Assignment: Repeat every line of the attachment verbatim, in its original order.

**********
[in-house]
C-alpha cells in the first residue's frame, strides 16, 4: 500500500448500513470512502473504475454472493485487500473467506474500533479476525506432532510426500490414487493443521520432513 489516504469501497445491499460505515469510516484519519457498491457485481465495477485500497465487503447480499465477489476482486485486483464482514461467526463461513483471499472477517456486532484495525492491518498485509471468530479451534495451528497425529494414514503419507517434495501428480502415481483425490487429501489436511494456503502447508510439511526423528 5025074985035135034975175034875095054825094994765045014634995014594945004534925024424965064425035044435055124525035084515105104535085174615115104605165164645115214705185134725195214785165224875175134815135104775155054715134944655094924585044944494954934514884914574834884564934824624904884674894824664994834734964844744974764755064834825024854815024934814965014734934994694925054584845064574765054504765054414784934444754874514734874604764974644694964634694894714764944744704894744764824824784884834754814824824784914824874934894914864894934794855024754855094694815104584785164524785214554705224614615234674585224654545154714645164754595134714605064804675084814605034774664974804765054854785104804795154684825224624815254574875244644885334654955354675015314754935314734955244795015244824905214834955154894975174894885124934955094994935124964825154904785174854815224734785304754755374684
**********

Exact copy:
[in-house]
C-alpha cells in the first residue's frame, strides 16, 4: 500500500448500513470512502473504475454472493485487500473467506474500533479476525506432532510426500490414487493443521520432513 489516504469501497445491499460505515469510516484519519457498491457485481465495477485500497465487503447480499465477489476482486485486483464482514461467526463461513483471499472477517456486532484495525492491518498485509471468530479451534495451528497425529494414514503419507517434495501428480502415481483425490487429501489436511494456503502447508510439511526423528 5025074985035135034975175034875095054825094994765045014634995014594945004534925024424965064425035044435055124525035084515105104535085174615115104605165164645115214705185134725195214785165224875175134815135104775155054715134944655094924585044944494954934514884914574834884564934824624904884674894824664994834734964844744974764755064834825024854815024934814965014734934994694925054584845064574765054504765054414784934444754874514734874604764974644694964634694894714764944744704894744764824824784884834754814824824784914824874934894914864894934794855024754855094694815104584785164524785214554705224614615234674585224654545154714645164754595134714605064804675084814605034774664974804765054854785104804795154684825224624815254574875244644885334654955354675015314754935314734955244795015244824905214834955154894975174894885124934955094994935124964825154904785174854815224734785304754755374684